9 Signs Your Liver Is In Big Trouble

If any (or all) of these signs sound familiar, it might be time to visit your doctor.

1/9 View as List

Your eyes turn yellow

Signs-Your-Liver-Is-In-Big-Trouble sruilk/Shutterstock

“Yellow eyes are a sign your liver isn’t doing very well and is probably the most specific sign of liver disease,” says KV Narayanan Menon, MD, medical director of liver transplantation at Cleveland Clinic. A yellow colored substance called bilirubin is usually broken down by the liver so it can be removed from the body, but when the liver is struggling it can cause bilirubin to build up, leading to yellowing of the whites of the eyes. Watch out for these fatty liver symptoms that could lead to disease.

Your belly fills with fluid


If your belly suddenly balloons and doesn’t stop, it could be more than ordinary bloating. “Increased pressure within the blood vessels around the liver can lead to fluid buildup in the abdomen,” says Dr. Menon. It’s important to see a doctor, who will be able to tell you if you’re bloated from gas, food, or fluid.

You have Hepatitis A, B, or C

Signs-Your-Liver-Is-In-Big-Trouble Tashatuvango/Shutterstock

When viruses or parasites infect the liver, it causes inflammation and reduced liver function. The most common types of liver infection are the hepatitis viruses; A is spread by coming into contact with a contaminated person’s feces or by ingesting compromised food and drink, while B and C are most commonly transmitted through blood, sex, or contact with other bodily fluids. “There are some really good treatments out there if you have hepatitis C, so people should get tested,” says Dr. Menon. Talk to your doctor about what other steps you can take to keep your liver as healthy as possible. (Did you know a lack of sleep decreases the chance that immunizations will be effective in preventing hepatitis B?)

You can’t stop itching


Believe it or not, a sick liver can cause itching all over your body. “We don’t know for sure, but it’s thought to be related to bile salt,” says Dr. Menon. Bile is a digestive substance produced by the liver, but in people with primary biliary cirrhosis (an autoimmune liver disease that causes the bile duct to collapse), that bile can accumulate and cause noticeable symptoms, like itching. (Your itching may also be due to Eczema.)

You’re constantly tired


Persistent fatigue is almost always a sign that something’s not right in your body. Liver disease can cause this. (These are the signs of chronic fatigue you might be missing.)

You’re a heavy drinker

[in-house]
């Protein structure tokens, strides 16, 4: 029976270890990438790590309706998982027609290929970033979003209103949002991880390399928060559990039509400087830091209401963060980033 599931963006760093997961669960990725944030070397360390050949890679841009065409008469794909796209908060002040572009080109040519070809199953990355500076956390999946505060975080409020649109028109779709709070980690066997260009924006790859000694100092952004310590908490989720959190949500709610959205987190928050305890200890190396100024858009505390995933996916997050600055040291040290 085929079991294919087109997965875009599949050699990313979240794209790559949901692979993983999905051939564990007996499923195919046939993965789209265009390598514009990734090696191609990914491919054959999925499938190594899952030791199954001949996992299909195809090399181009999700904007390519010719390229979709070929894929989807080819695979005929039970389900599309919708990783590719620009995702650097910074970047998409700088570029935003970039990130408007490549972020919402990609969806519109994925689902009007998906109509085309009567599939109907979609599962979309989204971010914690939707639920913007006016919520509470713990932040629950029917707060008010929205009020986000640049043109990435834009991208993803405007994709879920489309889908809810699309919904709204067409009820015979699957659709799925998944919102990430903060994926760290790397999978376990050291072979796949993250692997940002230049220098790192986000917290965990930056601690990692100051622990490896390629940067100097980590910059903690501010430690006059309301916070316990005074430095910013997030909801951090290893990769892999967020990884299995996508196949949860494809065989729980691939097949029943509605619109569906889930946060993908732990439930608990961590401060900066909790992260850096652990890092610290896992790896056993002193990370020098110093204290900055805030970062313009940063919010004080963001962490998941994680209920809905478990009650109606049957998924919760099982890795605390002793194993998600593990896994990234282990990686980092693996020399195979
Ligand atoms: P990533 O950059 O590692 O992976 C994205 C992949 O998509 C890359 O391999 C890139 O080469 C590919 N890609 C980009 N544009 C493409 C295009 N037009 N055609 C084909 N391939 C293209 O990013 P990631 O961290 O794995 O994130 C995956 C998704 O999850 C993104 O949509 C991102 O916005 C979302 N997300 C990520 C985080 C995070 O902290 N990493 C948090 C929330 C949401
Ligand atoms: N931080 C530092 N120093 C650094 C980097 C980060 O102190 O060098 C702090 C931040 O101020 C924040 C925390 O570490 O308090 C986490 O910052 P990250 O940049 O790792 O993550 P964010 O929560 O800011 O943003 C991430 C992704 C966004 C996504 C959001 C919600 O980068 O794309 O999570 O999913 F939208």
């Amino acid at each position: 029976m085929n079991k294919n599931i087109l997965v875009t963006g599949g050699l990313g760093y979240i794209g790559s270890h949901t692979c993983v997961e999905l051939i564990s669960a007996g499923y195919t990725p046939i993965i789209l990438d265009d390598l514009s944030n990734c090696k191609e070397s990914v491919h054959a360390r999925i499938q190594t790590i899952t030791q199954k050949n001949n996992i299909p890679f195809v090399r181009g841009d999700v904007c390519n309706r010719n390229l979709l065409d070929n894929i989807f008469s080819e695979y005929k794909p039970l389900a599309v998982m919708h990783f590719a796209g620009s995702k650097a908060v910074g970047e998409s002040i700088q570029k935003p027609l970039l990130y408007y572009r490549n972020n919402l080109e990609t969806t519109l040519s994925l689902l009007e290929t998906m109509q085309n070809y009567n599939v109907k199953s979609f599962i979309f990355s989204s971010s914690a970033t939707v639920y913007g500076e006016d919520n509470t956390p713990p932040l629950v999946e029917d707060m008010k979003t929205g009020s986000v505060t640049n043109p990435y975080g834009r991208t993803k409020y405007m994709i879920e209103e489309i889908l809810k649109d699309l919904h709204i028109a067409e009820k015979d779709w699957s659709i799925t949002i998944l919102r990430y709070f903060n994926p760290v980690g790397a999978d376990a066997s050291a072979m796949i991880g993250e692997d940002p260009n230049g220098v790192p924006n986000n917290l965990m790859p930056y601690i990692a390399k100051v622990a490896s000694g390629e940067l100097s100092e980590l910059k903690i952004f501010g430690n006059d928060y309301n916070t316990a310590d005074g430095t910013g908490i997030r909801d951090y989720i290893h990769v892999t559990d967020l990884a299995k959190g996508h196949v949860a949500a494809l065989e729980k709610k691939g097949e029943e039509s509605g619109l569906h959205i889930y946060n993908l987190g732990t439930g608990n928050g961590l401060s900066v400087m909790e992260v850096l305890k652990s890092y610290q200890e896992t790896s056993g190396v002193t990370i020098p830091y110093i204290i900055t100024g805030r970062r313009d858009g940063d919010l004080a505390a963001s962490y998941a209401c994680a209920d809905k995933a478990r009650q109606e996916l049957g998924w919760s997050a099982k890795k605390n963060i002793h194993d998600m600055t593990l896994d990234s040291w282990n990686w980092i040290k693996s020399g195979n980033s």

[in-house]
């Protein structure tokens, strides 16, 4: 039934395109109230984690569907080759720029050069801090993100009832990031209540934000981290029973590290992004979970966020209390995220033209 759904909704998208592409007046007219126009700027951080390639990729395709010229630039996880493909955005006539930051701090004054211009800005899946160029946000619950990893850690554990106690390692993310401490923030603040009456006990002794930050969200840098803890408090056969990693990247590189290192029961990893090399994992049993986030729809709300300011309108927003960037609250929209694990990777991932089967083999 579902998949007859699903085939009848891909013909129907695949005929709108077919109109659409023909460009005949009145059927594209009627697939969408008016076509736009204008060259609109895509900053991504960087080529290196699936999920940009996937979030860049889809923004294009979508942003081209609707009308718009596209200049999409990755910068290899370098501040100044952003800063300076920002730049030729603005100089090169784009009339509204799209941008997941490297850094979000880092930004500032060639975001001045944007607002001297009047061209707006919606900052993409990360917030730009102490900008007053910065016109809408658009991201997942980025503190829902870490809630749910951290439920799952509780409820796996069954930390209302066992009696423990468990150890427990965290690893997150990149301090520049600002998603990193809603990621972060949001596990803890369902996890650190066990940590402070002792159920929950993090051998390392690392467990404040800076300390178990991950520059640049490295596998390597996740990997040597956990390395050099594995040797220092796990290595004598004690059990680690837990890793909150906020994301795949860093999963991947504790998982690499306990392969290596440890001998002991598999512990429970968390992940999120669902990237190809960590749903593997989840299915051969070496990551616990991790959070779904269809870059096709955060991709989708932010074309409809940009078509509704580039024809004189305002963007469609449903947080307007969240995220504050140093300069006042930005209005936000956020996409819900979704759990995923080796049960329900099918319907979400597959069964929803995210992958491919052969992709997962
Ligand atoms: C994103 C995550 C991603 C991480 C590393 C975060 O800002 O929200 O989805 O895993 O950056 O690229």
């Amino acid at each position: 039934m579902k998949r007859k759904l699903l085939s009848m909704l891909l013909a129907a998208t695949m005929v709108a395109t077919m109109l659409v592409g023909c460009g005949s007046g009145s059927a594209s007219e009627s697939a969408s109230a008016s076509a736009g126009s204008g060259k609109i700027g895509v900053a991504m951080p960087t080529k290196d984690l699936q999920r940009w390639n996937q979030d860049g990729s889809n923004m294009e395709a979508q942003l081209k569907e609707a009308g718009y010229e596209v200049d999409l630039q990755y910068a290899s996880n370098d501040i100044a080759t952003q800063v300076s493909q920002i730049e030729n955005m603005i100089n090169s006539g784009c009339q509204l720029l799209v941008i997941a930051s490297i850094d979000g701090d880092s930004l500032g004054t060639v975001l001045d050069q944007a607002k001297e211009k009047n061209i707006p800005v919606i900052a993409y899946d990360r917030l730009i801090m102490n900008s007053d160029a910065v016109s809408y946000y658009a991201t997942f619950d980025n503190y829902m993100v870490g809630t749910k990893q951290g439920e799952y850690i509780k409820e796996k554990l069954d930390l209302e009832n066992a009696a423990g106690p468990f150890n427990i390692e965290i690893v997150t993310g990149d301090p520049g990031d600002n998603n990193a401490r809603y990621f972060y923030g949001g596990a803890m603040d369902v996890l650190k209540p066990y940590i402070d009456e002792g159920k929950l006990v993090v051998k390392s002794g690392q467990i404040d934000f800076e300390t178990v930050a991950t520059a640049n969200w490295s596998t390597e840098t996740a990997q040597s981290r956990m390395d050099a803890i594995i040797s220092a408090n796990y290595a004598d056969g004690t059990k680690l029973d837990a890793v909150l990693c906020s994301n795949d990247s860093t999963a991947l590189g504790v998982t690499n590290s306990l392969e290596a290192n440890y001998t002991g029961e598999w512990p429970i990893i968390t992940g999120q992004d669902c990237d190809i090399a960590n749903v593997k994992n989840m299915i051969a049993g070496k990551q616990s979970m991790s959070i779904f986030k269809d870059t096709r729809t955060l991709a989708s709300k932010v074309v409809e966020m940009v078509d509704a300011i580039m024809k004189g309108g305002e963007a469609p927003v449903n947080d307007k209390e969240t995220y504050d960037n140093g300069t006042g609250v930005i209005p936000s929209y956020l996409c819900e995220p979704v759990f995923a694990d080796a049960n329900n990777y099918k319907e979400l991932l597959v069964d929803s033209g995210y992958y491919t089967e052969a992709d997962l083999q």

Signs-Your-Liver-Is-In-Big-TroubleMooid Art/Shutterstock

Excessive, chronic alcohol use can do a real number on your liver over time, eventually leading to liver disease. The liver helps rid your body of chemicals and toxins, so consistently pumping it full of booze means it’s working overtime. Is your social drinking really alcoholism?

You’re overweight


Being overweight or obese affects more than how you look in the mirror. Non-alcoholic fatty liver disease is on the rise, especially in people in their 40s and 50s, and basically means fat has built up on and around the organ. Sometimes, this leads to cirrhosis, which is scarring of the liver. The good news is, you can manage or change the factors that up your risk of developing the disease, such as obesity, high cholesterol, and diabetes. (Check up on the signs you have fatty liver disease.)

You have family history of liver disease


“A small class of liver diseases are hereditary, so if you think there have been family members who died of liver disease or liver cancer, bring it up to your doctor so they can look into it further,” says Dr. Menon. (By the way, did you know thirdhand smoke can damage your liver?)

You’re confused or forgetful


While a little forgetfulness is actually a good thing, if you suddenly seem to misplace everything or feel easily confused, don’t write it off as a harmless brain fart. Hepatic encephalopathy is a condition that can occur when the liver is unable to properly remove toxins from the body and typically occurs in patients with chronic liver disease, cirrhosis, or hepatitis. If you notice these symptoms, see a doctor immediately.

1/9 View as List

Want to stay smart and healthy?

Get our weekly Health Reads newsletter

We will use your email address to send you this newsletter. For more information please read our privacy policy.